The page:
EU to UK: stop playing 'games' with Brexit trade talks

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Minister of State for Europe at the German Federal Foreign Office Michael Roth, left, speaks with Dutch Minister of Foreign Affairs Stef Blok, center, and Italian Minister of European Affairs Vicenzo Amendola, right, during a meeting of the General Affairs Council at the European Council building in Brussels, Tuesday, Sept. 22, 2020. European Union ministers meet Tuesday to discuss the stalemate in the Brexit negotiations and prospects to avoid a no-deal cliff-edge transition at the end of the year. (Aris Oikonomou, Pool via AP)

BRUSSELS – The European Union is pleading with Britain to stop playing “games" as time is running out to clinch a free trade deal over the next month.

The sides committed to a new meeting to discuss Britain's plans to disregard part of the withdrawal agreement it had signed with the 27-nation EU amid acrimony that British Prime Minister Boris Johnson would even contemplate to break an agreement he himself signed.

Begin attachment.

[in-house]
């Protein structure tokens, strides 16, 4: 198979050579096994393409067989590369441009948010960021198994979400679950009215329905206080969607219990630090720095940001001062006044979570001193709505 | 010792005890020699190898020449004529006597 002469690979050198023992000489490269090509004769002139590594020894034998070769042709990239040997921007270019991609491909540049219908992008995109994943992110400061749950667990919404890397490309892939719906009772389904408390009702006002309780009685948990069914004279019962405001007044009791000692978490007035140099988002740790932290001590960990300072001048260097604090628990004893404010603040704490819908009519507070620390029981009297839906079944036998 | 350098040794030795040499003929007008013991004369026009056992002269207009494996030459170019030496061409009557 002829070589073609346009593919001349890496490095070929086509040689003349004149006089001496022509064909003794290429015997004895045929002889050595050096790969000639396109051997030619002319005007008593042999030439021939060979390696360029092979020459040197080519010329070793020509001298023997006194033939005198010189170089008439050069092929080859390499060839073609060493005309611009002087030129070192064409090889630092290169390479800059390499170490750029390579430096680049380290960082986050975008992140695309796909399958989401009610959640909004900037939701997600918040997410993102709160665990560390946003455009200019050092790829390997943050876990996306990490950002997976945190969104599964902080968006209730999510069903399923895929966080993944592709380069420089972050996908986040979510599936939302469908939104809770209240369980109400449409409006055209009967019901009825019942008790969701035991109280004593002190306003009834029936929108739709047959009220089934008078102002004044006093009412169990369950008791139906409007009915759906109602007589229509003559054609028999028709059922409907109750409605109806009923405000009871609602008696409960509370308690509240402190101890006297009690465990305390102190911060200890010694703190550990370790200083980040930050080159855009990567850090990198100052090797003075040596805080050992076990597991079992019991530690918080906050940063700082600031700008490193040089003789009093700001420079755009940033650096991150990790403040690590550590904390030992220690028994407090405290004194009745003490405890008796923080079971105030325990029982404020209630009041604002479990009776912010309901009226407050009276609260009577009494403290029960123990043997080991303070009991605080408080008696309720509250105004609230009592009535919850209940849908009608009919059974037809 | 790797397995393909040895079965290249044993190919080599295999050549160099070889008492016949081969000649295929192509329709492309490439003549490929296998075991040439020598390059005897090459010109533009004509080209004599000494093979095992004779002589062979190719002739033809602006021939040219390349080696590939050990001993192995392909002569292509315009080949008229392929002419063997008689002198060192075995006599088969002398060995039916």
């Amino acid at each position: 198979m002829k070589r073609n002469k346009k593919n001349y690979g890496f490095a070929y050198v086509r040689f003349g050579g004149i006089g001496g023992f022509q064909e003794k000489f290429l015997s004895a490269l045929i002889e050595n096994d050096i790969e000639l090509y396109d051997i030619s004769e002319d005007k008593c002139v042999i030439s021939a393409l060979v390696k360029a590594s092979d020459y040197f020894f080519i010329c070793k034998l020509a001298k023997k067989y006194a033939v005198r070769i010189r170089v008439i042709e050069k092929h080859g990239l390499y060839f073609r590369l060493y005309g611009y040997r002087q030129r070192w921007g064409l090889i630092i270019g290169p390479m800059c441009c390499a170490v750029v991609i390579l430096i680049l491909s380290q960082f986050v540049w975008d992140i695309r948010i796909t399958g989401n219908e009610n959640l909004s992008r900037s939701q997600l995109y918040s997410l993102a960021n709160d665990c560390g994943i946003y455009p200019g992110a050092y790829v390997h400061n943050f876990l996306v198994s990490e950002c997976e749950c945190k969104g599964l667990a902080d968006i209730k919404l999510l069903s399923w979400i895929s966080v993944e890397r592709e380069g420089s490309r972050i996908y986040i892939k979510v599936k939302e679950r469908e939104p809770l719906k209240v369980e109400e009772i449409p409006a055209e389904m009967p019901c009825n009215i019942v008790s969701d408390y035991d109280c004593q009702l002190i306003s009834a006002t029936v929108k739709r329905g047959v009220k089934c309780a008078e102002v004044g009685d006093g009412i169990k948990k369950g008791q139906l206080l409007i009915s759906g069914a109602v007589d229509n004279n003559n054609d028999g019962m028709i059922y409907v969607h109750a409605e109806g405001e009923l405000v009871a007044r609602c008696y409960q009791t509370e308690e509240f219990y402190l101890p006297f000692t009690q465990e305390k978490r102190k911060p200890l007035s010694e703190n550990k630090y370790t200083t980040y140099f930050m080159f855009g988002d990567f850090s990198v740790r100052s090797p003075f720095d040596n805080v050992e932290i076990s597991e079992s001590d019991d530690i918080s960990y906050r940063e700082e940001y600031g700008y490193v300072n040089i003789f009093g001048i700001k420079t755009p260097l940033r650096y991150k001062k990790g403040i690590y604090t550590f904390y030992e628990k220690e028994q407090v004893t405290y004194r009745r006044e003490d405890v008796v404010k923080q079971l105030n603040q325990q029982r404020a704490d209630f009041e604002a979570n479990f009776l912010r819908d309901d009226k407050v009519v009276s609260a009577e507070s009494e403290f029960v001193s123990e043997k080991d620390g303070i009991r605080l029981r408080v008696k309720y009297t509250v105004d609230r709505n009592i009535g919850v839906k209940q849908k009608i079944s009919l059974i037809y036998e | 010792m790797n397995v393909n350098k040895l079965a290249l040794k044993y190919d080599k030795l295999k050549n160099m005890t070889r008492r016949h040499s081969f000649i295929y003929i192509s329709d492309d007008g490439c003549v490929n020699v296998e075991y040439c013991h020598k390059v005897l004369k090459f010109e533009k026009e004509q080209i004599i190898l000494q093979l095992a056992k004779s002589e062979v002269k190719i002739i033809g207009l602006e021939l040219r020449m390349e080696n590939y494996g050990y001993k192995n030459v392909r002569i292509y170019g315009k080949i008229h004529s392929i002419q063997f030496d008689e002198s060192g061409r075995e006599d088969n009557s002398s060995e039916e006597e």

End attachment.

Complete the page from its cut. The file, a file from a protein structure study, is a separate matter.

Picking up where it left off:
EU countries' ministers for European affairs met in Brussels on Tuesday and German chairman Michael Roth said the British plan was “extremely" worrisome since it “violates the guiding principle of the withdrawal agreement," which officially allowed the United Kingdom to leave the bloc last Jan. 31.

A transition period now runs until Dec 31, during which time both sides are negotiating a trade agreement to replace the open and unfettered economic relations that are currently in place. The EU has repeatedly expressed its exasperation at what it sees as British stubbornness and refusal to compromise on some key points.

Without a deal on future trade relations, chaos is expected at the borders on Jan. 1. Companies on both sides are set to lose massive amounts of money as new red tape and tariffs will fundamentally change business practices.

Johnson's proposed a bill earlier this month that would disregard part of the withdrawal treaty dealing with trade between Ireland and the United Kingdom only added to the frustration.

“Dear friends in London: Stop the games. Time is running out," said Roth ahead of the meeting. “What we really need is a fair basis for negotiations."

Johnson is pushing ahead with plans to pass the bill into law in the coming weeks, though it has met with opposition from some lawmakers in his Conservative Party.